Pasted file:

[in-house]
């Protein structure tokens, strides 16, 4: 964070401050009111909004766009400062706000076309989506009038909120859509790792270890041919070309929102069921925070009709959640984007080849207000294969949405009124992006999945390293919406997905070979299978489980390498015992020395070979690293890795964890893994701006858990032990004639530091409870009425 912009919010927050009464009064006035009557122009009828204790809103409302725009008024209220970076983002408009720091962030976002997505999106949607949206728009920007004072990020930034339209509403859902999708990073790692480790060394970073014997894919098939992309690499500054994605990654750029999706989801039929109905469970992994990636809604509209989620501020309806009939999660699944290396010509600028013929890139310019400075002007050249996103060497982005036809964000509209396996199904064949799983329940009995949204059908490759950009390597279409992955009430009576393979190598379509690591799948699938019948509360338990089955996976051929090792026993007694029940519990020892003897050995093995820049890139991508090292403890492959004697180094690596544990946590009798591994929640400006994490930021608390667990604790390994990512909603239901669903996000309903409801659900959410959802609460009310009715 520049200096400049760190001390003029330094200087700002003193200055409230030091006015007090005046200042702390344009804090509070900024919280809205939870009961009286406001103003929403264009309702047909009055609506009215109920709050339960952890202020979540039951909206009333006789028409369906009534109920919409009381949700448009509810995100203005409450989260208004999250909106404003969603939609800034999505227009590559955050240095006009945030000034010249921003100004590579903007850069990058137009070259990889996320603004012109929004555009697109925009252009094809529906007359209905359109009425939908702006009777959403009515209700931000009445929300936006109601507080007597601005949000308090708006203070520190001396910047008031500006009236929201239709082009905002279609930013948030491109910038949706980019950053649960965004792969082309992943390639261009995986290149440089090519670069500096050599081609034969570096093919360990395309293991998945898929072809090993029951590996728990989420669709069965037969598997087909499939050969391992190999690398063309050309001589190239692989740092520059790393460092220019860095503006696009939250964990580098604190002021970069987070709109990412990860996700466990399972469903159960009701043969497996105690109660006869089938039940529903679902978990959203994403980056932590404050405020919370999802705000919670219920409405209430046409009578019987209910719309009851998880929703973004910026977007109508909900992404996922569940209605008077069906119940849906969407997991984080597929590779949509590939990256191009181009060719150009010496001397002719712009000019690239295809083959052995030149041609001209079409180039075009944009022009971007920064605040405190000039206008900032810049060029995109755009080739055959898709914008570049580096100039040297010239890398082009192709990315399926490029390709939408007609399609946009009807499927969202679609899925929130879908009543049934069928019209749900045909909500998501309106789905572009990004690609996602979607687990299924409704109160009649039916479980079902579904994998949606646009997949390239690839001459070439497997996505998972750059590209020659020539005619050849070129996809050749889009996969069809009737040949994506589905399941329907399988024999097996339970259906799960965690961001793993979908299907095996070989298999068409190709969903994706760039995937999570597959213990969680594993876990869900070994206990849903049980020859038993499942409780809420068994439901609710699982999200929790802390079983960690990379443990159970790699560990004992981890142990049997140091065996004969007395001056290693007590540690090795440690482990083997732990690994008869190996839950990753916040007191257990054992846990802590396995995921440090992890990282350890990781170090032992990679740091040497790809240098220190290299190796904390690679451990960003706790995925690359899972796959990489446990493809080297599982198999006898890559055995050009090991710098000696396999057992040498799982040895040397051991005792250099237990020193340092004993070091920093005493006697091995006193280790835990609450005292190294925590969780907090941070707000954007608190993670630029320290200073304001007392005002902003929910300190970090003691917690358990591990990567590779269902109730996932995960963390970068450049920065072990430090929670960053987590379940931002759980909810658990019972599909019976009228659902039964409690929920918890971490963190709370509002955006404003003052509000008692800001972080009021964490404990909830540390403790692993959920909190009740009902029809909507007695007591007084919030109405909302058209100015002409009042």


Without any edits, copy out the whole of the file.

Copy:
[in-house]
């Protein structure tokens, strides 16, 4: 964070401050009111909004766009400062706000076309989506009038909120859509790792270890041919070309929102069921925070009709959640984007080849207000294969949405009124992006999945390293919406997905070979299978489980390498015992020395070979690293890795964890893994701006858990032990004639530091409870009425 912009919010927050009464009064006035009557122009009828204790809103409302725009008024209220970076983002408009720091962030976002997505999106949607949206728009920007004072990020930034339209509403859902999708990073790692480790060394970073014997894919098939992309690499500054994605990654750029999706989801039929109905469970992994990636809604509209989620501020309806009939999660699944290396010509600028013929890139310019400075002007050249996103060497982005036809964000509209396996199904064949799983329940009995949204059908490759950009390597279409992955009430009576393979190598379509690591799948699938019948509360338990089955996976051929090792026993007694029940519990020892003897050995093995820049890139991508090292403890492959004697180094690596544990946590009798591994929640400006994490930021608390667990604790390994990512909603239901669903996000309903409801659900959410959802609460009310009715 520049200096400049760190001390003029330094200087700002003193200055409230030091006015007090005046200042702390344009804090509070900024919280809205939870009961009286406001103003929403264009309702047909009055609506009215109920709050339960952890202020979540039951909206009333006789028409369906009534109920919409009381949700448009509810995100203005409450989260208004999250909106404003969603939609800034999505227009590559955050240095006009945030000034010249921003100004590579903007850069990058137009070259990889996320603004012109929004555009697109925009252009094809529906007359209905359109009425939908702006009777959403009515209700931000009445929300936006109601507080007597601005949000308090708006203070520190001396910047008031500006009236929201239709082009905002279609930013948030491109910038949706980019950053649960965004792969082309992943390639261009995986290149440089090519670069500096050599081609034969570096093919360990395309293991998945898929072809090993029951590996728990989420669709069965037969598997087909499939050969391992190999690398063309050309001589190239692989740092520059790393460092220019860095503006696009939250964990580098604190002021970069987070709109990412990860996700466990399972469903159960009701043969497996105690109660006869089938039940529903679902978990959203994403980056932590404050405020919370999802705000919670219920409405209430046409009578019987209910719309009851998880929703973004910026977007109508909900992404996922569940209605008077069906119940849906969407997991984080597929590779949509590939990256191009181009060719150009010496001397002719712009000019690239295809083959052995030149041609001209079409180039075009944009022009971007920064605040405190000039206008900032810049060029995109755009080739055959898709914008570049580096100039040297010239890398082009192709990315399926490029390709939408007609399609946009009807499927969202679609899925929130879908009543049934069928019209749900045909909500998501309106789905572009990004690609996602979607687990299924409704109160009649039916479980079902579904994998949606646009997949390239690839001459070439497997996505998972750059590209020659020539005619050849070129996809050749889009996969069809009737040949994506589905399941329907399988024999097996339970259906799960965690961001793993979908299907095996070989298999068409190709969903994706760039995937999570597959213990969680594993876990869900070994206990849903049980020859038993499942409780809420068994439901609710699982999200929790802390079983960690990379443990159970790699560990004992981890142990049997140091065996004969007395001056290693007590540690090795440690482990083997732990690994008869190996839950990753916040007191257990054992846990802590396995995921440090992890990282350890990781170090032992990679740091040497790809240098220190290299190796904390690679451990960003706790995925690359899972796959990489446990493809080297599982198999006898890559055995050009090991710098000696396999057992040498799982040895040397051991005792250099237990020193340092004993070091920093005493006697091995006193280790835990609450005292190294925590969780907090941070707000954007608190993670630029320290200073304001007392005002902003929910300190970090003691917690358990591990990567590779269902109730996932995960963390970068450049920065072990430090929670960053987590379940931002759980909810658990019972599909019976009228659902039964409690929920918890971490963190709370509002955006404003003052509000008692800001972080009021964490404990909830540390403790692993959920909190009740009902029809909507007695007591007084919030109405909302058209100015002409009042």